Morocco's minorities demand clarity on religious freedom law

Morocco's minorities demand clarity on religious freedom law
Representatives of Morocco's religious minorities gathered in an unprecedented meeting in Rabat to demand protection from repression and harassment.
2 min read
19 November, 2017
Morocco's religious minorities make up less that one percent of the country's population [AFP]

Representatives of Morocco's religious minorities on Saturday urged the government to clarify the country's law on freedom of worship in Morocco, where Islam is the state religion.

Their statement came after an unprecedented meeting in the capital Rabat.

"The Moroccan state still places barriers when it comes to legal reforms concerning minorities," Jawad el Hamidi, the coordinator of the Moroccan Commission of Religious Minorities, told AFP.

"There is a kind of fear of opening this door and having a discussion - even civil society is still reluctant to talk freely about this topic."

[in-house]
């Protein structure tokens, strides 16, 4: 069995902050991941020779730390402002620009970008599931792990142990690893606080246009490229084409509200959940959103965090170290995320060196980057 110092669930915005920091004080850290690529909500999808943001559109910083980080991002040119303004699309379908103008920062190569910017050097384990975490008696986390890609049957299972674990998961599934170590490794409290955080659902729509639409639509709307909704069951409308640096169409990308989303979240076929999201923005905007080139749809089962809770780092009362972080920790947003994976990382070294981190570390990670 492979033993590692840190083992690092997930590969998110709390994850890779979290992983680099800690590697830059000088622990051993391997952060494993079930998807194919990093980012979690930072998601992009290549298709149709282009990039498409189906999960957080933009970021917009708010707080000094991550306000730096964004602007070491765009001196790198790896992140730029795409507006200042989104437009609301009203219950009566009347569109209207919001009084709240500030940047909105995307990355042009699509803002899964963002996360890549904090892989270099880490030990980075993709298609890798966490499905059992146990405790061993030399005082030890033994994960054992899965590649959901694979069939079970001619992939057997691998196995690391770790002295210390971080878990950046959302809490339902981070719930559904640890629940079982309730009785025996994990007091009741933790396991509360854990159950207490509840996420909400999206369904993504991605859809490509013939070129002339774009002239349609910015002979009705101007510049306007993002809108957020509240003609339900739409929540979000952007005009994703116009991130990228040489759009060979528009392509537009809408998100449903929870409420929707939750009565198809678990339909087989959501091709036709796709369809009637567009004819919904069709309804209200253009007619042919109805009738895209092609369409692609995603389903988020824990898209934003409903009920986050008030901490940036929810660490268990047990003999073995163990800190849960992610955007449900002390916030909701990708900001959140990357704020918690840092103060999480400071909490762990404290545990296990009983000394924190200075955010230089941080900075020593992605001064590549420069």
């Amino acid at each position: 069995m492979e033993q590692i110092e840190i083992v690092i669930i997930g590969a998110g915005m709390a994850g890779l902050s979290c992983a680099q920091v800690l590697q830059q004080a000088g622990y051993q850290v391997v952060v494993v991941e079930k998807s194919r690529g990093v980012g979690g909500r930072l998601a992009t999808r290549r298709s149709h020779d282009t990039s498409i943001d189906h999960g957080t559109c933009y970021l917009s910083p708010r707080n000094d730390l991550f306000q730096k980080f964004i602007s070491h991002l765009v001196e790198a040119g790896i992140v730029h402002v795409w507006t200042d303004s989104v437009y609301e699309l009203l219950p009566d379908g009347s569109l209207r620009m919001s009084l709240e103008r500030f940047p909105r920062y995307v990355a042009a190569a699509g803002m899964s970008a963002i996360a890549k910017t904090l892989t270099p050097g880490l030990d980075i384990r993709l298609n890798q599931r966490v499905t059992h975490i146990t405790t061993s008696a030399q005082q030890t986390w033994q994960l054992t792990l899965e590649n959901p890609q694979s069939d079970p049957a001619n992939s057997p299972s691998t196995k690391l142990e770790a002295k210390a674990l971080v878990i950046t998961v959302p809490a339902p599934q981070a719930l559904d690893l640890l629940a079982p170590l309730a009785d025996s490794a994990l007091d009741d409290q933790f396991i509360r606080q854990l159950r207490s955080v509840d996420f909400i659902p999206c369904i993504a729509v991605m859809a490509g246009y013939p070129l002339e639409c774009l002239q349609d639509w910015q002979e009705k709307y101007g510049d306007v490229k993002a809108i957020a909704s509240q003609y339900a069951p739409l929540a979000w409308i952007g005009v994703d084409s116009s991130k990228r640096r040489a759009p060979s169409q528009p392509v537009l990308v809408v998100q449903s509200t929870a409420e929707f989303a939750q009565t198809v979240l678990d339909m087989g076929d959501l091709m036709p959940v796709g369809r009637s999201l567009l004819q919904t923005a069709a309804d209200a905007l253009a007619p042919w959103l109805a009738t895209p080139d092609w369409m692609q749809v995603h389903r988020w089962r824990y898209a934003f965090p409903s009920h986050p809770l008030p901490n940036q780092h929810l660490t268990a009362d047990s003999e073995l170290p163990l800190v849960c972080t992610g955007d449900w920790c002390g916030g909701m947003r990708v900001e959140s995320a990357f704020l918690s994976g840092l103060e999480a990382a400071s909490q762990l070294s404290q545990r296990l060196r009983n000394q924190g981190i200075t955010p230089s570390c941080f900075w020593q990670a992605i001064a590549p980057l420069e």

Morocco's religious minorities, who are mostly Christians, Jews and Bahais, account for less than one percent of the country's population.

By gathering on Saturday, academics, researchers, human rights activists, preachers and representatives of religious minorities sought to demand recognition of their rights in the Sunni Muslim-majority country.

"We suffer repression and harassment," said Hamidi, adding that some local media outlets had referred to those present as "atheists" and "homosexuals".

The meeting's venue had to be changed and some speakers also withdrew after "pressure," organisers said.

Since the creation of Israel and the independence of Morocco, what was the largest Jewish community in North Africa has dwindled to fewer than 5,000 members.

There are also a small number of Moroccan Muslims who have converted to Christianity and practise their faith in seret. The US State department estimates that these converts number between 2,000 and 6,000.

Expat Christians worship freely and are protected by the authorities, providing they do not evangelise, which is a crime punishable by up to three years in prison.

Mohamed Said, a Moroccan convert to Christianity, said his ultimate goal was to see the country's constitution explicitly recognise freedom of religion.

"This congress, in my opinion, is a beginning... a small breakthrough," he said.